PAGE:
Ontario managed to lower its deficit to $10.5 billion last year despite a sharp drop in tax revenues but only by tapping a $1 billion reserve fund to dilute the red ink, Finance Minister Charles Sousa said Monday.
The deficit figure is $800 million lower than Sousa forecast in his May budget that sparked the spring election campaign.
“It’s there as a result of being cautious,” he insisted, boasting it’s the fifth consecutive year the Liberal government has brought in a lower deficit.
However, revenues were $900 million lower than projected, offset by expenses that were $1.2 billion lower than the forecast in his 2013 budget.
Progressive Conservative MPP Vic Fedeli said the Liberals have again “overestimated their projections” in order to make the fiscal situation seem more rosy than it is.
“What we’ve really seen is a Shania Twain song: Up, up. We’ve seen the deficit go from $9.2 billion to $10.5 billion, forecast to go to $12.5 billion next year. All up, going the wrong way,” said Fedeli (Nipissing).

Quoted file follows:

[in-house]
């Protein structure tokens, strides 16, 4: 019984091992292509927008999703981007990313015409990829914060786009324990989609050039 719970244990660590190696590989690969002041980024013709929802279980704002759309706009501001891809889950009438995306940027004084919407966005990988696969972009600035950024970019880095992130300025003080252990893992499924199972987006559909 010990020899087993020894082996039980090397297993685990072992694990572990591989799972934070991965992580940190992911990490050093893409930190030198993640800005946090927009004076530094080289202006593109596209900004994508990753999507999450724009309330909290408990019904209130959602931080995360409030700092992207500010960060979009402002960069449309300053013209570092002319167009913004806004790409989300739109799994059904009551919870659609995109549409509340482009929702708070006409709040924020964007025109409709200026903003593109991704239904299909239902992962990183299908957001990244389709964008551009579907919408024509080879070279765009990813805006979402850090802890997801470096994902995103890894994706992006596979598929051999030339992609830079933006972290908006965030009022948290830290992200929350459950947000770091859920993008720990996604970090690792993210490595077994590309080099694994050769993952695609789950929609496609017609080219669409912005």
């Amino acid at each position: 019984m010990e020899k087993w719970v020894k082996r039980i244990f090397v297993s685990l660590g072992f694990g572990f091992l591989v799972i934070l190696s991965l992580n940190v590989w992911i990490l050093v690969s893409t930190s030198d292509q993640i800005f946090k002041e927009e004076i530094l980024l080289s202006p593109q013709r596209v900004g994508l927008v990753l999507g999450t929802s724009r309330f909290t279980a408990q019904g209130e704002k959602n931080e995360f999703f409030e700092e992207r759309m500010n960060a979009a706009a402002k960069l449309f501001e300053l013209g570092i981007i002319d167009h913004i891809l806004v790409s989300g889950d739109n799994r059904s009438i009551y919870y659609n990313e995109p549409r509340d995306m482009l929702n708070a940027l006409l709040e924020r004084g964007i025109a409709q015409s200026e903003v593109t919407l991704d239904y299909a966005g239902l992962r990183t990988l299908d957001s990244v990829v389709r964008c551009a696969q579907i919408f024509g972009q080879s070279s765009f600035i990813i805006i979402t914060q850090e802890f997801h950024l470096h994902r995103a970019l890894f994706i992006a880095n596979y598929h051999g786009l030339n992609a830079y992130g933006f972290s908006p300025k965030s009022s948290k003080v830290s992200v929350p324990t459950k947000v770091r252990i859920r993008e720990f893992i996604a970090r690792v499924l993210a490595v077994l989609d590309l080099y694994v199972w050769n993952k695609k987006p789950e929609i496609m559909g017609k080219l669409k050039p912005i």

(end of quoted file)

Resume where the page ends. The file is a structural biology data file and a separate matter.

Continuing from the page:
New Democrat MPP Catherine Fife (Kitchener-Waterloo) said the disappointing revenue numbers prove Queen’s Park needs to raise corporate income taxes.
“We did propose a 1 per cent increase in corporate taxes in our (June 12 election) platform,” said Fife.
“The corporate tax loopholes continue. Everyday Ontarians are paying more — we want to see a solid plan to ensure that corporations are paying their fair share as well.”
Conservatives have been skeptical of the government’s promise to eliminate the deficit by the 2017-18 fiscal year, saying it is a tall order.
Sousa said the government is keeping a close eye on the books, managing expenses tightly, looking at “repurposing” government assets and new measures to crack down on the underground economy.
“We’re trying to avoid one-times sales (of assets) . . . and maximize the dividends, he told reporters.
The first government asset on the block is the prime waterfront LCBO lot in downtown Toronto.
Expenses were cut in part by freezing “non-essential” spending in the final quarter of the fiscal year that ended on March 31. Sousa blamed slower-than-projected economic growth and a decline in federal transfer payments for the lower revenue figure.